This is more or less what Jack has done by using a pair of variables Token and Value. In Token he holds the encoded token (e.g. number, identifier, if-token, else-token, operator) while in Value he holds the actual value of it (e.g. the identifier name, or the actual number)

Token Redefined

So, based on this thinking, let’s see how our token definition will look like:

class Token(val value: String = NO_TOKEN,
            val encToken: Kwd = Kwd.none,
            val info: TokInfo = TokInfo.none,
            val type: TokType = TokType.none)

val NO_TOKEN = "No Token"

The value is holding the string value of the token as it’s received (actually in our case it’s been converted to upper case). The encToken is holding the encoded value of the token that is used to drive the decisions in the parser. The enumeration for this can be something like:

enum class Kwd { addOp, subOp, mulOp, divOp, equalsOp, ifToken, elseToken, endifToken, whileToken, endwhileToken, repeatToken, untilToken, ... ..., endOfInput, any, invalid, none }

By using this enumeration, a single comparison (similar to the character comparison we have used so far) is good enough for the parser, so that it knows exactly what follows.

The info will be something like:

enum class TokInfo { identifier, keyword, operator, number, invalid, none }

While the type can be something like:

enum class TokType { addOps, mulOps, booleanLit, endOfBlock, endOfPRogram, endOfInput, invalid, none }

You can see that by using the TokType enumeration, functions like isAddop, isEndOfBlock, etc. can now be replaced by a simple check of the type attribute.

At this stage I’m not entirely convinced we need the info attribute – we will figure this out by the end of the next chapter.

Having defined how our tokens will look like from now on (until now they were single characters), let’s see what we need to do in order to identify them. I’m definitely in favour of Jack’s design, and intend to keep match as our main function of getting (and checking) tokens in the parser. However, match has to be changed now to compare the encToken instead of the single character that it used to compare:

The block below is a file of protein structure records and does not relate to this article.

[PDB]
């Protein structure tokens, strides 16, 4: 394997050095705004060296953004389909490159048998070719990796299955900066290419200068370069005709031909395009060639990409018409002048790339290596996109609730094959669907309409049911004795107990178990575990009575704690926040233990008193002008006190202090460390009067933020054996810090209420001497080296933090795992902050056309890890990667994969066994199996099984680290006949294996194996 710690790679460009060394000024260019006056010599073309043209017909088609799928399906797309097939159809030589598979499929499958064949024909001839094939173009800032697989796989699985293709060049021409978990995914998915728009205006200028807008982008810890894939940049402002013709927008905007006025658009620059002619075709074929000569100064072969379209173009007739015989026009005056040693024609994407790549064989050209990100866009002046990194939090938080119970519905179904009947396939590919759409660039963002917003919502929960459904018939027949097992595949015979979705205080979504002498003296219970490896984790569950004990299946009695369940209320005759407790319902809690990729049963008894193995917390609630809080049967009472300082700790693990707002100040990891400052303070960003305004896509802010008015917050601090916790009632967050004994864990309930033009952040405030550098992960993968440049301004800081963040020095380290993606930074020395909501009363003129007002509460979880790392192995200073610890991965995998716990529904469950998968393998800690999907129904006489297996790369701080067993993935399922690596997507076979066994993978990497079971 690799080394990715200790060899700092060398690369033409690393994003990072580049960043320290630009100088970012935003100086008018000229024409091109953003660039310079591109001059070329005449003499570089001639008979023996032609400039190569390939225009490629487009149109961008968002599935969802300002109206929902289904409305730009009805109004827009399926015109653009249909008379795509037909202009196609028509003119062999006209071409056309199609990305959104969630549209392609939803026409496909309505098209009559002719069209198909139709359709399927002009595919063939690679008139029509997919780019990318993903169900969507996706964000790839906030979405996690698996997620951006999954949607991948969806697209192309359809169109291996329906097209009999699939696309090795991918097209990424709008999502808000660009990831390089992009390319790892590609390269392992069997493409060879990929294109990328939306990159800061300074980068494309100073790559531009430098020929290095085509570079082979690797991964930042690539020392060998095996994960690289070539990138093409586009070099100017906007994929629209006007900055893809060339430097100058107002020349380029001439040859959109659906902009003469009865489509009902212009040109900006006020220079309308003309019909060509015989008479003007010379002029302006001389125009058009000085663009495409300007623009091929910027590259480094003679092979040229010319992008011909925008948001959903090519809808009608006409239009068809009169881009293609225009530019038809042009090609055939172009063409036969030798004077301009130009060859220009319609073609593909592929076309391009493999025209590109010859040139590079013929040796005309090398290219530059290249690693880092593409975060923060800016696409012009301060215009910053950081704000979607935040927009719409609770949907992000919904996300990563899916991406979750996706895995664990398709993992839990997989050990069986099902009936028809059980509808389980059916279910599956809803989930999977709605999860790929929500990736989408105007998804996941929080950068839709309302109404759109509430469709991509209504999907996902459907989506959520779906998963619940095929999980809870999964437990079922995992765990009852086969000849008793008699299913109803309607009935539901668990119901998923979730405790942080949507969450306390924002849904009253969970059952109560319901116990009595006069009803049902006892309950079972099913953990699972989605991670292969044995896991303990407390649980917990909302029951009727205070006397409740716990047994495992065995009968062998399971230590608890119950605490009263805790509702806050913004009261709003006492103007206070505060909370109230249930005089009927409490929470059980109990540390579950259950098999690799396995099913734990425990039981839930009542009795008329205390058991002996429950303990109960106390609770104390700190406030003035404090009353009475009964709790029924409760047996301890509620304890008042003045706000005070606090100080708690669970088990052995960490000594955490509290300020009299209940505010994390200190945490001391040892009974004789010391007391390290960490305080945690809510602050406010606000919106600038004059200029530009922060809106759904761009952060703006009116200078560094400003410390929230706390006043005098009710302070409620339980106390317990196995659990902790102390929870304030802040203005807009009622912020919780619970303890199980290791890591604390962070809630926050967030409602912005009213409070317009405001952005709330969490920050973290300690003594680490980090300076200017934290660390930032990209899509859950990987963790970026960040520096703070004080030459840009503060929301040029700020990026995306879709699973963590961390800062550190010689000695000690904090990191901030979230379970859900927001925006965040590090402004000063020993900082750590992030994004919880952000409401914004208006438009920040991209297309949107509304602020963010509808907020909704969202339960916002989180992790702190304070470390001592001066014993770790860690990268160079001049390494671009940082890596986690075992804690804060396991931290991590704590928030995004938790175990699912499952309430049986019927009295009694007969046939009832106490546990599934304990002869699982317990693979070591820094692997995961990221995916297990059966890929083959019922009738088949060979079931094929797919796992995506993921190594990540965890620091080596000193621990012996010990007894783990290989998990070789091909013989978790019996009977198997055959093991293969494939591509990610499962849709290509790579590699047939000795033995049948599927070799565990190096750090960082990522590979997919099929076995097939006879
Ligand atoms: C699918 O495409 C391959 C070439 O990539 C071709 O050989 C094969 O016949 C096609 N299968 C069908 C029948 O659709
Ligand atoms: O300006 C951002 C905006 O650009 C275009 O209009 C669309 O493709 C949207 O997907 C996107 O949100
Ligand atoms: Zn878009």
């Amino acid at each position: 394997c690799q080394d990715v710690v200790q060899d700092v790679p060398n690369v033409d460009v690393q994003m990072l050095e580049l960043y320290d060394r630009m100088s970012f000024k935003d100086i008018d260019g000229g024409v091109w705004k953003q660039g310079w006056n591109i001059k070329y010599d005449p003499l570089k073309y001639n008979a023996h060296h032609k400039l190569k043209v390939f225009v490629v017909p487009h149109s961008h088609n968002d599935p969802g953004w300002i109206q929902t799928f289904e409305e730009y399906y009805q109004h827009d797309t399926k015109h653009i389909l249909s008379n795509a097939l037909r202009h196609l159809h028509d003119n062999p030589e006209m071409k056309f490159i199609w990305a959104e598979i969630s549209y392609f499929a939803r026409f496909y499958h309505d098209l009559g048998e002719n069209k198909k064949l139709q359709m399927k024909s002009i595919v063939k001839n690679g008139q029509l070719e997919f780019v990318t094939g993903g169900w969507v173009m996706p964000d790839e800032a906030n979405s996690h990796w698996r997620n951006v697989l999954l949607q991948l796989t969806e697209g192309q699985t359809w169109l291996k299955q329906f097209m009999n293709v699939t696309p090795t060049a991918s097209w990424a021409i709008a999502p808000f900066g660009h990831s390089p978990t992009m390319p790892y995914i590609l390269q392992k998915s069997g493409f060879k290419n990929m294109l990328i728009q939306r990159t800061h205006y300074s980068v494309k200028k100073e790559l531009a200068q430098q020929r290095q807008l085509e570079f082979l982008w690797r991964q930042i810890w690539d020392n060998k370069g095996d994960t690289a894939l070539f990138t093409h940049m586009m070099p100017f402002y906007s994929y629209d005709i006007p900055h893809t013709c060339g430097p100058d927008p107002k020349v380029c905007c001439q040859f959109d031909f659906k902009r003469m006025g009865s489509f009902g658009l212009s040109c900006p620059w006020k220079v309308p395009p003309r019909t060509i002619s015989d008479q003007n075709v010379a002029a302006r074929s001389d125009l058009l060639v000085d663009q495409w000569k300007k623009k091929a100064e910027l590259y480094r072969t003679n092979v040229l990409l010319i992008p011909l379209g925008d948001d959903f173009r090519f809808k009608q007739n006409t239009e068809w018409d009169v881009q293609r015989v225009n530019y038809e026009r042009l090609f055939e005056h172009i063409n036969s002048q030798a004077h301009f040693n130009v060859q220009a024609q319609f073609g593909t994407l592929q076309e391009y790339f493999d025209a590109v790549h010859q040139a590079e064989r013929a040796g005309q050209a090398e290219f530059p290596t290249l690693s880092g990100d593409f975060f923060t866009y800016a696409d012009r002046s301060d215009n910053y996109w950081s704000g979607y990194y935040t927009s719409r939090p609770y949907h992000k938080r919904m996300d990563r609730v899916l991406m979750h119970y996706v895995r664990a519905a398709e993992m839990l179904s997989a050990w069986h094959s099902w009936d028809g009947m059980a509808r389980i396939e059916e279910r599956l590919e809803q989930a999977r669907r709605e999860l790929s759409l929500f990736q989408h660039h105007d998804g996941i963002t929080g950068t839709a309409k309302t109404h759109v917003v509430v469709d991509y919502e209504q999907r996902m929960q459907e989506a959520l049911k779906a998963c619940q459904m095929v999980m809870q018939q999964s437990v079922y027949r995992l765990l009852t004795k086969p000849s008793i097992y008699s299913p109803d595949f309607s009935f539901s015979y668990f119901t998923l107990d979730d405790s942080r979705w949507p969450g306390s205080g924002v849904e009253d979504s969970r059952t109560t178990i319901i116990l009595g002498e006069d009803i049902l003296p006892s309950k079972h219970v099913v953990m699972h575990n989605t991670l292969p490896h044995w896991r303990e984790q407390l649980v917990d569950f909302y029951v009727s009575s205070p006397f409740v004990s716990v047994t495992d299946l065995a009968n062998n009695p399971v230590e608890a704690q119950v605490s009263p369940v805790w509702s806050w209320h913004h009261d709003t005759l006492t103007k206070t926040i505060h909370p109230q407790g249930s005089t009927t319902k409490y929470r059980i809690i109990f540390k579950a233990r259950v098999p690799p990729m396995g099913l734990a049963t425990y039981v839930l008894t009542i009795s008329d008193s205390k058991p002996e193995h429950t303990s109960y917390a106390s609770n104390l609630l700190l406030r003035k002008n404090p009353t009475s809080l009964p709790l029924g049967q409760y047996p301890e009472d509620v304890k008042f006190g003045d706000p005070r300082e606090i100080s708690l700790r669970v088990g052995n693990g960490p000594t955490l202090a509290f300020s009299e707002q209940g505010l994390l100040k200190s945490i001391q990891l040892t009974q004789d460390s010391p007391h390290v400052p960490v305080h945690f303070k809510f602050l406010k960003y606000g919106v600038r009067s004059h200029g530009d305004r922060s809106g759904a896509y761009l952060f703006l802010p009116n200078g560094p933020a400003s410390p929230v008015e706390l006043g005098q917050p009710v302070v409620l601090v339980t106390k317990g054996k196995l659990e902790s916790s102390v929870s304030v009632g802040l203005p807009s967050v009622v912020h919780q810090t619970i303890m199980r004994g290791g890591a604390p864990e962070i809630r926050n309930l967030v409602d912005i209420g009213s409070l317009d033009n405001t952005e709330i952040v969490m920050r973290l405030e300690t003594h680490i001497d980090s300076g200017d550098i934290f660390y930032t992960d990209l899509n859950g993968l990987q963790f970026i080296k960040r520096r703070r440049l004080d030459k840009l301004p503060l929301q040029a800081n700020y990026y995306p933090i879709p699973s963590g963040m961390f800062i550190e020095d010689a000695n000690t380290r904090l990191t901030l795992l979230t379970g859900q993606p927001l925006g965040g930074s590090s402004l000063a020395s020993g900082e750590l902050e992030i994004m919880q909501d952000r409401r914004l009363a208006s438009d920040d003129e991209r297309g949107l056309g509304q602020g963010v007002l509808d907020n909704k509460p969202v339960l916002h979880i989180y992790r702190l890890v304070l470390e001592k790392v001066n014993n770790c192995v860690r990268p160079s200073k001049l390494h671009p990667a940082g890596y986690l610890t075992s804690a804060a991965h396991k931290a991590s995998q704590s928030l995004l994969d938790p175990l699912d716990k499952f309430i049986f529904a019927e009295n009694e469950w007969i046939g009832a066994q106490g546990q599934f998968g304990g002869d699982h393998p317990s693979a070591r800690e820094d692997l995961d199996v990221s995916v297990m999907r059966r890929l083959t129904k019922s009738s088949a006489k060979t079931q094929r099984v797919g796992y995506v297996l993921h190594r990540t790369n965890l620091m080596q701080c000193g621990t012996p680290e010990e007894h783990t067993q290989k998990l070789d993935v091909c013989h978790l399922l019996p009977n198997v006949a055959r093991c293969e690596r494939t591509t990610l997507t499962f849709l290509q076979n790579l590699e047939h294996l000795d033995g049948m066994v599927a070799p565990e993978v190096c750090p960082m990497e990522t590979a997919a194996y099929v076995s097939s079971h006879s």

* get the next token from the input stream and advance the cursor
 * match this token against a specific given token 'x'
 * also produce a match if called with no token or if token is "any"
 * return the token object that has been matched
 * called by the parser functions
fun match(x: Kwd = Kwd.any): Token {
    if (nextToken.encToken != x && x != Kwd.any)
    val thisToken = nextToken
    nextToken = scan()
    return thisToken

In this version of the scanner, nextToken replaces nextChar (as a concept , that is – nextChar is still used internally in the scanner):

// the next token is here so that we can look ahead
private lateinit var nextToken: Token

There are two more changes in this version of match (apart from comparing the encToken instead of char): The first one is that it now returns the token that it matched (or any token found if it has been asked not to match any). The reason for this is that by returning the token to the caller, match can now be used as the main interface between the parser and the scanner (which was also Jack’s original intention). The second difference is that it now calls scan (instead of getNextChar) to advance to the next token. This was necessary as our tokens are not single characters anymore, so we need to do a bit more work in order to get the next token. I will speak about scan shortly – this is where the intelligence in identifying the next token is going to be.

We have also seen that the parser needs to occasionally check the value of the next token without advancing the “cursor” and so far this has been done by checking the value of nextChar. I would not want to directly access nextToken from the parser, I would prefer this, from the structural point of view, to be a private variable in our scanner class. So we need one more function in our scanner to return the value of the next token, to fulfil the lookahead function without advancing the cursor:

/** lookahead function - returns next token without advancing the cursor */
fun lookahead(): Token = nextToken

So with this, the only two points of interaction between the parser and the scanner are match (to match a token and advance to the next one or just advance to the next one) and lookahead (to check the next token but do not advance).


And now we are getting to scan which is the major change in our scanner. I’m using the same name and same concept as Jack here but my implementation of scan is slightly different, as my intention is to make it as generic as possible, so that it covers all possible scenarios.

Let’s go down the list of scenarios that scan has to go through, starting from the simplest case and going to more and more complex ones.

The first case is when we encounter the end of the input stream (marked by char(0) in nextChar if you remember). In this scenario scan returns a special token that indicates end-of-input:

if (nextChar == endOfInput)  // check for end of input
    return Token(END_OF_INPUT, Kwd.endOfInput, TokInfo.none, TokType.none)